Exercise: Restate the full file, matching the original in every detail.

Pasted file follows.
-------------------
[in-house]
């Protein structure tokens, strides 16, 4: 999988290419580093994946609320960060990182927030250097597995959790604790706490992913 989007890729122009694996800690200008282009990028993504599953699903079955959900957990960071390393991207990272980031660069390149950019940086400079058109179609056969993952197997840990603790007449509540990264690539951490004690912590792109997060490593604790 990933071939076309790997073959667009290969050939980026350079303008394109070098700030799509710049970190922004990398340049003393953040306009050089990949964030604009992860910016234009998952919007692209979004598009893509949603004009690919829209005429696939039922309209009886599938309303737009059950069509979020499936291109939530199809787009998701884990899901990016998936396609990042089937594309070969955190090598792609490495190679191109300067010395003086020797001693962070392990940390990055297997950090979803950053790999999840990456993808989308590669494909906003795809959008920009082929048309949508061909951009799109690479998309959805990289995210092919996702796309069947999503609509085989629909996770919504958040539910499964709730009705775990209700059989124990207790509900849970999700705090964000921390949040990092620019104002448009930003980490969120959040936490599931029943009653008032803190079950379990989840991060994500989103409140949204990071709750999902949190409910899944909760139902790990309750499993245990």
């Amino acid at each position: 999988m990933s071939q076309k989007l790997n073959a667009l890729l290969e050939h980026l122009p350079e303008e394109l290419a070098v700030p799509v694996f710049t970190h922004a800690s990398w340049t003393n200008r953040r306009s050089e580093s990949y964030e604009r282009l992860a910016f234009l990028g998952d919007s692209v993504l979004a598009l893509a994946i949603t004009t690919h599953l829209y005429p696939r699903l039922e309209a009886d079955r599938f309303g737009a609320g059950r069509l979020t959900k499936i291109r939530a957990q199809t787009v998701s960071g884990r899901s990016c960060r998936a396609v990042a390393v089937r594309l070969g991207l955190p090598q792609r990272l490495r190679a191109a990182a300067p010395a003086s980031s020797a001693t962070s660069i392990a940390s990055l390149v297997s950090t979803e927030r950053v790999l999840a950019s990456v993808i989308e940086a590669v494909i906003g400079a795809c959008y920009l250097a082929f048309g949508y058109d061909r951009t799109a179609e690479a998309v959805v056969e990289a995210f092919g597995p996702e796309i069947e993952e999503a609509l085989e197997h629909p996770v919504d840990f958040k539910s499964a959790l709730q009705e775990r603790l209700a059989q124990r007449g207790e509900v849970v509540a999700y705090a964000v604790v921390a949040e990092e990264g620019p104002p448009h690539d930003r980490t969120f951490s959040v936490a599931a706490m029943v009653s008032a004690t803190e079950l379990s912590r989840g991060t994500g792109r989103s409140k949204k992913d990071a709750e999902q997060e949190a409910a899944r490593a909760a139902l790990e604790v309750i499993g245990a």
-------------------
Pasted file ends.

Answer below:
[in-house]
């Protein structure tokens, strides 16, 4: 999988290419580093994946609320960060990182927030250097597995959790604790706490992913 989007890729122009694996800690200008282009990028993504599953699903079955959900957990960071390393991207990272980031660069390149950019940086400079058109179609056969993952197997840990603790007449509540990264690539951490004690912590792109997060490593604790 990933071939076309790997073959667009290969050939980026350079303008394109070098700030799509710049970190922004990398340049003393953040306009050089990949964030604009992860910016234009998952919007692209979004598009893509949603004009690919829209005429696939039922309209009886599938309303737009059950069509979020499936291109939530199809787009998701884990899901990016998936396609990042089937594309070969955190090598792609490495190679191109300067010395003086020797001693962070392990940390990055297997950090979803950053790999999840990456993808989308590669494909906003795809959008920009082929048309949508061909951009799109690479998309959805990289995210092919996702796309069947999503609509085989629909996770919504958040539910499964709730009705775990209700059989124990207790509900849970999700705090964000921390949040990092620019104002448009930003980490969120959040936490599931029943009653008032803190079950379990989840991060994500989103409140949204990071709750999902949190409910899944909760139902790990309750499993245990």
């Amino acid at each position: 999988m990933s071939q076309k989007l790997n073959a667009l890729l290969e050939h980026l122009p350079e303008e394109l290419a070098v700030p799509v694996f710049t970190h922004a800690s990398w340049t003393n200008r953040r306009s050089e580093s990949y964030e604009r282009l992860a910016f234009l990028g998952d919007s692209v993504l979004a598009l893509a994946i949603t004009t690919h599953l829209y005429p696939r699903l039922e309209a009886d079955r599938f309303g737009a609320g059950r069509l979020t959900k499936i291109r939530a957990q199809t787009v998701s960071g884990r899901s990016c960060r998936a396609v990042a390393v089937r594309l070969g991207l955190p090598q792609r990272l490495r190679a191109a990182a300067p010395a003086s980031s020797a001693t962070s660069i392990a940390s990055l390149v297997s950090t979803e927030r950053v790999l999840a950019s990456v993808i989308e940086a590669v494909i906003g400079a795809c959008y920009l250097a082929f048309g949508y058109d061909r951009t799109a179609e690479a998309v959805v056969e990289a995210f092919g597995p996702e796309i069947e993952e999503a609509l085989e197997h629909p996770v919504d840990f958040k539910s499964a959790l709730q009705e775990r603790l209700a059989q124990r007449g207790e509900v849970v509540a999700y705090a964000v604790v921390a949040e990092e990264g620019p104002p448009h690539d930003r980490t969120f951490s959040v936490a599931a706490m029943v009653s008032a004690t803190e079950l379990s912590r989840g991060t994500g792109r989103s409140k949204k992913d990071a709750e999902q997060e949190a409910a899944r490593a909760a139902l790990e604790v309750i499993g245990a």